Have you ever wondered where all those lovely fancy double worded latin names for plants and creatures come from? This year marks the 300th anniversary of the birth of Carl Linnaeus, the man who originally came up with the system for taxonomy. In the famous Swede's own words "If you do not know the names of things, the knowledge of them is lost”. Today, biologists, botanists and taxonomists still describe and order plants, animals and people with names like bellis perennis (lawn daisy), or homo sapiens (human).
The Linnean Classification System
The life of Carl Linnaeus was full of illustrious achievements. The most notable and exciting one, must be his innovative classification system for plants! - 23 classes of flowering plants (plus one for those that don't flower) was used to classify all plants based on the number, size and arrangement of their stamens.
The classification system in fact was rather sexy, as Linnaeus would use the male and female organs of each plant to classify them into groups, offering an easy way for even the most amateur of us to identify what a plant is. To give an idea of the scandalous nature of some of these names - a plant of the Monogynia order within the Tetrandria class can be thought of one wife with four husbands! Despite being disapproved by some of his contemporaries, the classification system quickly became popular throughout Europe and was widely used by all.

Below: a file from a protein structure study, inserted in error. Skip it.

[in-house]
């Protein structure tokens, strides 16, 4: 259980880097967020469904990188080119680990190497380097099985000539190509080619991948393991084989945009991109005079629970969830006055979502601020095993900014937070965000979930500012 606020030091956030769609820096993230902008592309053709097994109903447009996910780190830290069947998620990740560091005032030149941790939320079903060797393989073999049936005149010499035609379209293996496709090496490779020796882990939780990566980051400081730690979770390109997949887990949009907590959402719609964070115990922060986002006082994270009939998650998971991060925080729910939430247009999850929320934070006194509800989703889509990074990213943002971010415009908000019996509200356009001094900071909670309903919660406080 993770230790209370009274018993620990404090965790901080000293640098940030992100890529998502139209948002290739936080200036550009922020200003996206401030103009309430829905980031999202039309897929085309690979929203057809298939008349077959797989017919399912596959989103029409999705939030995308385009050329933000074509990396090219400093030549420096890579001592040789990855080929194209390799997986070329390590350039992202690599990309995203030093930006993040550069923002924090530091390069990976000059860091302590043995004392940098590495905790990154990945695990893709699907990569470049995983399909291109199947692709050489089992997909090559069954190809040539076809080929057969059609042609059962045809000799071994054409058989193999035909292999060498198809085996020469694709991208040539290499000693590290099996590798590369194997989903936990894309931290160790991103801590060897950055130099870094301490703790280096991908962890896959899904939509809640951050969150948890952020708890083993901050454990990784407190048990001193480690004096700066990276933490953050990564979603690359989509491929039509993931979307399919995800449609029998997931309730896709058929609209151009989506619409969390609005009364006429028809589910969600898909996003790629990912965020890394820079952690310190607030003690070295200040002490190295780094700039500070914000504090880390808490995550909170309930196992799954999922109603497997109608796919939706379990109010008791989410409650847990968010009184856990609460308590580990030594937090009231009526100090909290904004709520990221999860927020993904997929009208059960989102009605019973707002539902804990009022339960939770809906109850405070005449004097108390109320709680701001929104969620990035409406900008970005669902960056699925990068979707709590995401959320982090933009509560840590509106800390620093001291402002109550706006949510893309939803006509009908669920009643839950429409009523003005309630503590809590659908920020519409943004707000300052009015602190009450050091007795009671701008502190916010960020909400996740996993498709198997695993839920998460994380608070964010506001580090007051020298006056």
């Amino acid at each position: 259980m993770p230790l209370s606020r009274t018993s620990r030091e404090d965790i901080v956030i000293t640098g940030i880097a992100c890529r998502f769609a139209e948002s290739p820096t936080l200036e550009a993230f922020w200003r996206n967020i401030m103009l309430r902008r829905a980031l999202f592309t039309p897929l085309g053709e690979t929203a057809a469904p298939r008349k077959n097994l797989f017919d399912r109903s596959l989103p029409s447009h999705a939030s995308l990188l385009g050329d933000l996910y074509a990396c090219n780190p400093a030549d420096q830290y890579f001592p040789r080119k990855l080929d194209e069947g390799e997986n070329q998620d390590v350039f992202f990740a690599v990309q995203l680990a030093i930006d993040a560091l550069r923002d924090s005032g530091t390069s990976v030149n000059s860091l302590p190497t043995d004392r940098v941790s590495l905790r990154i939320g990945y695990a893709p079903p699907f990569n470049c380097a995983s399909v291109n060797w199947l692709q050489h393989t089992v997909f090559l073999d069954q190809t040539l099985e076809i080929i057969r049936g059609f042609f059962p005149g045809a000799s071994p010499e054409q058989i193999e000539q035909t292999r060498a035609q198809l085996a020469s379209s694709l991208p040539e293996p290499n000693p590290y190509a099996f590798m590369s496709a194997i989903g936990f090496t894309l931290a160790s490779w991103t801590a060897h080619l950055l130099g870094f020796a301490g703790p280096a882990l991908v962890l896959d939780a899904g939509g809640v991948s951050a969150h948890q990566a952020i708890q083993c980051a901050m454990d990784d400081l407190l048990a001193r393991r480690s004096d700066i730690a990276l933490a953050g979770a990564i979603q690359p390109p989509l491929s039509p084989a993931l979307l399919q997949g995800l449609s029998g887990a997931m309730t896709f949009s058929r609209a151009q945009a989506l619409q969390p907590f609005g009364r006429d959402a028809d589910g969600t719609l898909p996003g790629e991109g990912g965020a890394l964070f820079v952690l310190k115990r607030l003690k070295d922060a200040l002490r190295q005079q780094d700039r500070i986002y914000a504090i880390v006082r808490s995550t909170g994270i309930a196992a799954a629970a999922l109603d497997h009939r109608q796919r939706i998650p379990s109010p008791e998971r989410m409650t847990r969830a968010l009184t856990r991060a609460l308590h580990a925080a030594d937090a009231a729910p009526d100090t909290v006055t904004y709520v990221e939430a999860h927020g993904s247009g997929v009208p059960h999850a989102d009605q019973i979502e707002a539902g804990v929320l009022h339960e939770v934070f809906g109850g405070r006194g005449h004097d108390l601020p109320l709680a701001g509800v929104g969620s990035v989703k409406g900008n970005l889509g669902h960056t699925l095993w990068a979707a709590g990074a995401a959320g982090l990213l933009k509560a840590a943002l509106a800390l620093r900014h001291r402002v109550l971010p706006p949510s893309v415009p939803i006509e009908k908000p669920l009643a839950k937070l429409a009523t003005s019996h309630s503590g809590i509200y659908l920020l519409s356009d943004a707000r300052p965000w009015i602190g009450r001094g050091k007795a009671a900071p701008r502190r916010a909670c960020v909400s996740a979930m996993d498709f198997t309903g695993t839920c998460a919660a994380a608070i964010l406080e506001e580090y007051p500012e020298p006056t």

Another interesting idea of Linnaeus, described in Philosophia Botanica (1751) was that of a floral clock. Since some flowers (those in the group of Aequinoctales) have fixed times for opening and closing regardless of the weather, by arranging plants in their order of flowering, this can be used to tell the time accurately to within half an hour! Although it is thought that Linnaeus never managed to plant one of his own, the idea became popular in the 19th century where flower beds can be planted in a circle and segmented into 12 parts. For more information on which flowers should be used to mark the different hours, take a look at:
Celebrating the anniversary of Carl Linnaeus with floral art
Finally, in relation to the 300th anniversary, the Linnean Society of London will be holding the LAPADA Autumn Antiques and Fine Art Fair from 11-14th October 2007, where the theme will be "The Glory of the Flower - floral motifs in art and antiques". Perfect for those of us who appreciate seeing the vast varieties of flowers being expressed in different ways within works of art!
Prepared by Tracy, posted by Bob.